Regular expressions

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Regular expressions

A regular expression is a definition of a valid pattern of characters that can be inputted in a text box (i.e a given format).

This functionality is not meant to replace any inputted text nor to place a mask for it; it simply creates an automatic validation that will not allow the user to continue if the inputted text does not satisfy that given pattern.

 

It is useful to include regular expressions to optimize your user interfaces so that you avoid submitting erroneous information to Bizagi (the server) and avoid typos or having to process (and re-process) information.

For example, regular expressions can help you validate: specific VAT identification numbers of countries, telephone numbers, a valid URL, or specific product codes of your business.

A brief introduction on regular expressions and the most commonly used ones is provided below.

 

Explanation

As mentioned, the definition of a regular expression considers a valid range of characters and pattern. Optionally it can specify, any number of valid occurrences of those characters/patterns.

The syntax to define that only numbers are allowed is set as (having ^ indicate the beginning and having $ indicate the ending of the text):

^[0-9]*$

 

If instead of allowing any number or recurrences of number, you wish to allow exactly 3, you would use:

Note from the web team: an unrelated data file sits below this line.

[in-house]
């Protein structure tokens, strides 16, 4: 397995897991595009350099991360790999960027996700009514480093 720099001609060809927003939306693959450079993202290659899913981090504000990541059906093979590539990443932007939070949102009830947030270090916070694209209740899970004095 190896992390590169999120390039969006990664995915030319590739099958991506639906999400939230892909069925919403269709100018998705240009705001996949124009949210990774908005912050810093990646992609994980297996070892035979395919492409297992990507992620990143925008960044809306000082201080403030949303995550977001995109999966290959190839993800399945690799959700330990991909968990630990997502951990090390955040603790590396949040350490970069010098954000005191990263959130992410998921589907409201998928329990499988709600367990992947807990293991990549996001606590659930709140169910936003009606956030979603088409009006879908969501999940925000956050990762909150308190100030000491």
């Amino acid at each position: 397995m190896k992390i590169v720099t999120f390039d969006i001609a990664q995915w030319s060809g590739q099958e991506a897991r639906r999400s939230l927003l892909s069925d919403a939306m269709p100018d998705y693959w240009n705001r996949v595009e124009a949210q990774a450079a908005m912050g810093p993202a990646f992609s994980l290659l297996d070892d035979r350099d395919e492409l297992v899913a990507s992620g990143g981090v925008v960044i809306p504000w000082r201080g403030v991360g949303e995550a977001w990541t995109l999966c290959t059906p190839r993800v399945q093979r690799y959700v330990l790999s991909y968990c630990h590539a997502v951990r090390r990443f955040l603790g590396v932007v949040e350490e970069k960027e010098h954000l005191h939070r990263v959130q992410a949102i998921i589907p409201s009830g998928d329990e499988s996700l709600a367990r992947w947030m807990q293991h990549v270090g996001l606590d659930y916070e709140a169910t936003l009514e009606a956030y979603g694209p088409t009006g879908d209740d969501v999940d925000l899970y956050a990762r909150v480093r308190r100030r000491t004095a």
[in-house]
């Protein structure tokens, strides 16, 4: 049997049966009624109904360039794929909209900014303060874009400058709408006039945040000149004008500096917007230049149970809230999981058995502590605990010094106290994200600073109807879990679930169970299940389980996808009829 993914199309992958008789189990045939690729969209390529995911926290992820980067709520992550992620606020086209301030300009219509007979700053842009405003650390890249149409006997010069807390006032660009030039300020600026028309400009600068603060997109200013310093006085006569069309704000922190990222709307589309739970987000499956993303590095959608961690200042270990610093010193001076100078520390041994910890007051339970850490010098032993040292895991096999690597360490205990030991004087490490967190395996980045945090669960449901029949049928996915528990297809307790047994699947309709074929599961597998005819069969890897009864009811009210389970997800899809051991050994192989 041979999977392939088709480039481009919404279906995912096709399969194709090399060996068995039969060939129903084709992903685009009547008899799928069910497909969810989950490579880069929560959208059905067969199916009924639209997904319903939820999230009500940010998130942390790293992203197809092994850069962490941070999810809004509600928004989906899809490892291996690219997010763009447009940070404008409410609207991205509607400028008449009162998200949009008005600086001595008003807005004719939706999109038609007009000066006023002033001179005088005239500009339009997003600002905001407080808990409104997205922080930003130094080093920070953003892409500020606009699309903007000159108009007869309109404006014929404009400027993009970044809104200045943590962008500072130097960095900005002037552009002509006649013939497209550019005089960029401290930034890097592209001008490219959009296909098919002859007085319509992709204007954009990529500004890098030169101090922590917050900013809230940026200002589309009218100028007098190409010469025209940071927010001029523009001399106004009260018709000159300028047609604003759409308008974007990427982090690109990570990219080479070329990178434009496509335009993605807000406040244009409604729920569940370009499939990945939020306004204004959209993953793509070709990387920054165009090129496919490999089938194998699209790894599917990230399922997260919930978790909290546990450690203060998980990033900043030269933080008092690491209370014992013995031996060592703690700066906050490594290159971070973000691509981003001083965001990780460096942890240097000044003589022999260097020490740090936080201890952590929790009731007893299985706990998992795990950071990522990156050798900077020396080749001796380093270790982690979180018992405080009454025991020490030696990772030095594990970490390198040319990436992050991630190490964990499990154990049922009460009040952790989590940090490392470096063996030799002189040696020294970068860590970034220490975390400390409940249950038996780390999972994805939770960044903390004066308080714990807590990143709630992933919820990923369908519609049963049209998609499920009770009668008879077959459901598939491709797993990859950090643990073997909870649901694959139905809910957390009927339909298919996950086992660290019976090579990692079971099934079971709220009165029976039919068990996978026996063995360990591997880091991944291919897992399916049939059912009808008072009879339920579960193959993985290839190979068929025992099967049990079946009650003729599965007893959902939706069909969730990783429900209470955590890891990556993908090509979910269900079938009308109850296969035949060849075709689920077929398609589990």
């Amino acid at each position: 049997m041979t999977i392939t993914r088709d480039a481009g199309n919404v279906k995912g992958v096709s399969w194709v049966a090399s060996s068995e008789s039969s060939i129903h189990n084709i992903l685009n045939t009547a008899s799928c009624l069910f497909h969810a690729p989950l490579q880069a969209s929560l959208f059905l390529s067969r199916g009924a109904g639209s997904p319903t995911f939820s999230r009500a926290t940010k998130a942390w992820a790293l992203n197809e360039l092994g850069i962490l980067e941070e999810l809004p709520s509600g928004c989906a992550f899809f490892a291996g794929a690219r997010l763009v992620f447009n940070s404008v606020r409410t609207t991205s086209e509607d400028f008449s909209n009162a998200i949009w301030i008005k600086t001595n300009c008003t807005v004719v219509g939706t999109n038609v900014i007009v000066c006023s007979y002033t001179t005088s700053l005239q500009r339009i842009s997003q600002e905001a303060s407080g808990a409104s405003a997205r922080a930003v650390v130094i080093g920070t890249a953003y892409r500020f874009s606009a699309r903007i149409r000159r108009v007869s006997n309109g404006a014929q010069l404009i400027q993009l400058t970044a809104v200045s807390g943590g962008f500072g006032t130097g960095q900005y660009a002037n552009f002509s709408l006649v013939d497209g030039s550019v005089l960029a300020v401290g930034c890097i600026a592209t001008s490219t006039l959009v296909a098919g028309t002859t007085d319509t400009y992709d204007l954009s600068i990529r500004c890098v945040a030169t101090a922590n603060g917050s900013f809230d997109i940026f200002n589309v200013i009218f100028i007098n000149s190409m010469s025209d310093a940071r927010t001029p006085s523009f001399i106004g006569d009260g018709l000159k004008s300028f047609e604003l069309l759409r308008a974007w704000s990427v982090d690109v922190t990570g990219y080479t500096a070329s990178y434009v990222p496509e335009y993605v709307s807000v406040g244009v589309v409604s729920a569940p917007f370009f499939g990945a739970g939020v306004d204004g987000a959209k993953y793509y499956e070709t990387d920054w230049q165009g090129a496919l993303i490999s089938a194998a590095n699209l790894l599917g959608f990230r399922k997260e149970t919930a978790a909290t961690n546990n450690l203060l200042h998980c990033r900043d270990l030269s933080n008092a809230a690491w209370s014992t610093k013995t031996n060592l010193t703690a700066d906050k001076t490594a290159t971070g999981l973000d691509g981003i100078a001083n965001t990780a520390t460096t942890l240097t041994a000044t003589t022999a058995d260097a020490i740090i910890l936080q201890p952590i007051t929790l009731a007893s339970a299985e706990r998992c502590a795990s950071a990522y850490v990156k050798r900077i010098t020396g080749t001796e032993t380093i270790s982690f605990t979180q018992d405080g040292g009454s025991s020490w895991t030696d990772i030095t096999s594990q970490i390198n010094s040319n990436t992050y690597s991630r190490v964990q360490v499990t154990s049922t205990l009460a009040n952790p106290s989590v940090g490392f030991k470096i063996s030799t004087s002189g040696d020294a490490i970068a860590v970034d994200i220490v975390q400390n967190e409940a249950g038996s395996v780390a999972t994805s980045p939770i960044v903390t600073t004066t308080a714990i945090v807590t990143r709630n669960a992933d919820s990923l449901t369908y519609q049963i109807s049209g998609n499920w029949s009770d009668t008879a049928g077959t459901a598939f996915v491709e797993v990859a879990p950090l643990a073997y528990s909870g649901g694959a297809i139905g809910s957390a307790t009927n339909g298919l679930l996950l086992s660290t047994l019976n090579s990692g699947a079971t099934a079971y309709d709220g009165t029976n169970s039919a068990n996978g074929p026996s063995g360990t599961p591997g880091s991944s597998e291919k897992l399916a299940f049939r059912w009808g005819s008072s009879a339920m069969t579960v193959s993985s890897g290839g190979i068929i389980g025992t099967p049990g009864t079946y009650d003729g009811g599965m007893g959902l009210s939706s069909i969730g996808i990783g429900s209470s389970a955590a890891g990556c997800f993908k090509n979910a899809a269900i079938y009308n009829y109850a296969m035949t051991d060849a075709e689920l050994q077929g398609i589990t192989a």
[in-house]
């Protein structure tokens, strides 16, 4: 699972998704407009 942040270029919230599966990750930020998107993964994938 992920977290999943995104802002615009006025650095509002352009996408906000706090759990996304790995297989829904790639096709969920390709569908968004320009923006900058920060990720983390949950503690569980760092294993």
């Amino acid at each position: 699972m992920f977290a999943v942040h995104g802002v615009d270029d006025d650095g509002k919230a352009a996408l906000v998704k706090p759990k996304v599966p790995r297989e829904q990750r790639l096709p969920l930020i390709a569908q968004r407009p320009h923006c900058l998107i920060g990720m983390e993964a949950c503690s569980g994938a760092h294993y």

^[0-9]{3}$

 

Similarly, to define that only letters are allowed this syntax is used:

^[a-zA-Z]*$

 

Notice that the above specifies upper and lower case letters. Only upper case letters is specified as:

^[A-Z]*$

 

You may include additional letters outside of the standard occidental alphabet, such as the Ñ letter used in Spanish:

^[a-zA-ZñÑ]*$

 

Allowing blank spaces is specified by using \s:

^[a-zA-Z\s]*$

 

Common examples

Bizagi already includes pre-defined validations for the most common string-based patterns such as a valid E-mail address validation.

For more information about the E-mail address validation, refer to Actions and validations.

 

Additional and specific validations would be set in this property. You may refer to the examples presented in the table below:

 

REGULAR EXPRESSION

WHAT INFORMATION IT ALLOWS

((([A-Za-z]{3,9}:(?:\/\/)?)(?:[-;:&=\+\$,\w]+@)?[A-Za-z0-9.-]+|(?:www.|[-;:&=\+\$,\w]+@)[A-Za-z0-9.-]+)((?:\/[\+~%\/.\w-_]*)?\??(?:[-\+=&;%@.\w_]*)#?(?:[\w]*))?)

A valid URL (includes mailto:, a URL having query parameters, using HTTPS, etc)

^0[1-6]{1}(([0-9]{2}){4})|((\s[0-9]{2}){4})|((-[0-9]{2}){4})$

A telephone number format for a specific country; in this case just as it is valid in France

^([GB])*(([1-9]\d{8})|([1-9]\d{11}))$

A valid VAT number for the UK

^\d{10}$

A 10-digit number

[0-9]{3}-[0-9]{2}-[0-9]{4}

A ###-##-#### social security number as used in the U.S.A

^([0-9]{5}-[0-9]{4})$

A 9-digit zip code, as used in the U.S.A.